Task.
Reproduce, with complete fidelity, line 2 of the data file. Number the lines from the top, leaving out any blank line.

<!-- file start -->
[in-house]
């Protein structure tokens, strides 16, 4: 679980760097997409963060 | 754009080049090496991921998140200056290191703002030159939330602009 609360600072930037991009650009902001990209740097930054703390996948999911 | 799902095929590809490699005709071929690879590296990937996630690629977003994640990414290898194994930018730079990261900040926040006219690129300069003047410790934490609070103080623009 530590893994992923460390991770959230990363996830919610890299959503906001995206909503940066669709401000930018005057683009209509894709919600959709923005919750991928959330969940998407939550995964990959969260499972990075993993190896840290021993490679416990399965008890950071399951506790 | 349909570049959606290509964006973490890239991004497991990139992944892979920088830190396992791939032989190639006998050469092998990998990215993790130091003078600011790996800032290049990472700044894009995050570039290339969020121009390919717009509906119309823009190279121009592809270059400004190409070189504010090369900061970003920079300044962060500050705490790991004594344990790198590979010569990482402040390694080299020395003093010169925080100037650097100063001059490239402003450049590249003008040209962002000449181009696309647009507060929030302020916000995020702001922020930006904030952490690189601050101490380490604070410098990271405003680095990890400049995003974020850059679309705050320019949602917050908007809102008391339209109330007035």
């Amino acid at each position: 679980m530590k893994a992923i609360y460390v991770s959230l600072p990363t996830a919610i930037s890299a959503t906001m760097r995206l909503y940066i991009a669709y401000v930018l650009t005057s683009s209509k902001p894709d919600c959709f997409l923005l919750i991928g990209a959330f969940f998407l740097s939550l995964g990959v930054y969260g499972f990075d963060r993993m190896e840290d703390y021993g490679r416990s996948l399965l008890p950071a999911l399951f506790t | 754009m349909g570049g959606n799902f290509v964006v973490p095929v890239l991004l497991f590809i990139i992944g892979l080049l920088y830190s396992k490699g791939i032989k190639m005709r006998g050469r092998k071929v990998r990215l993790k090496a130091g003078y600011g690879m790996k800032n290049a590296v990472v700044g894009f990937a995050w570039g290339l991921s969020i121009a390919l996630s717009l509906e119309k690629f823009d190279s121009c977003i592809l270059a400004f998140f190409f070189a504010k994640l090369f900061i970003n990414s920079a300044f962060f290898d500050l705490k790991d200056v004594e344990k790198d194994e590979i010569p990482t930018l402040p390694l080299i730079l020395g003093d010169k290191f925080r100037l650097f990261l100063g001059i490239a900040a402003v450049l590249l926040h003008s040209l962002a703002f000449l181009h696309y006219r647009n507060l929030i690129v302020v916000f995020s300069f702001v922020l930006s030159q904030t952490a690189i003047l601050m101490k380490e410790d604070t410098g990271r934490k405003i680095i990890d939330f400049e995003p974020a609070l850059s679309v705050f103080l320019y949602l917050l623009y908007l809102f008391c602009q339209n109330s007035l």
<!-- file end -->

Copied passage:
């Protein structure tokens, strides 16, 4: 679980760097997409963060 | 754009080049090496991921998140200056290191703002030159939330602009 609360600072930037991009650009902001990209740097930054703390996948999911 | 799902095929590809490699005709071929690879590296990937996630690629977003994640990414290898194994930018730079990261900040926040006219690129300069003047410790934490609070103080623009 530590893994992923460390991770959230990363996830919610890299959503906001995206909503940066669709401000930018005057683009209509894709919600959709923005919750991928959330969940998407939550995964990959969260499972990075993993190896840290021993490679416990399965008890950071399951506790 | 349909570049959606290509964006973490890239991004497991990139992944892979920088830190396992791939032989190639006998050469092998990998990215993790130091003078600011790996800032290049990472700044894009995050570039290339969020121009390919717009509906119309823009190279121009592809270059400004190409070189504010090369900061970003920079300044962060500050705490790991004594344990790198590979010569990482402040390694080299020395003093010169925080100037650097100063001059490239402003450049590249003008040209962002000449181009696309647009507060929030302020916000995020702001922020930006904030952490690189601050101490380490604070410098990271405003680095990890400049995003974020850059679309705050320019949602917050908007809102008391339209109330007035």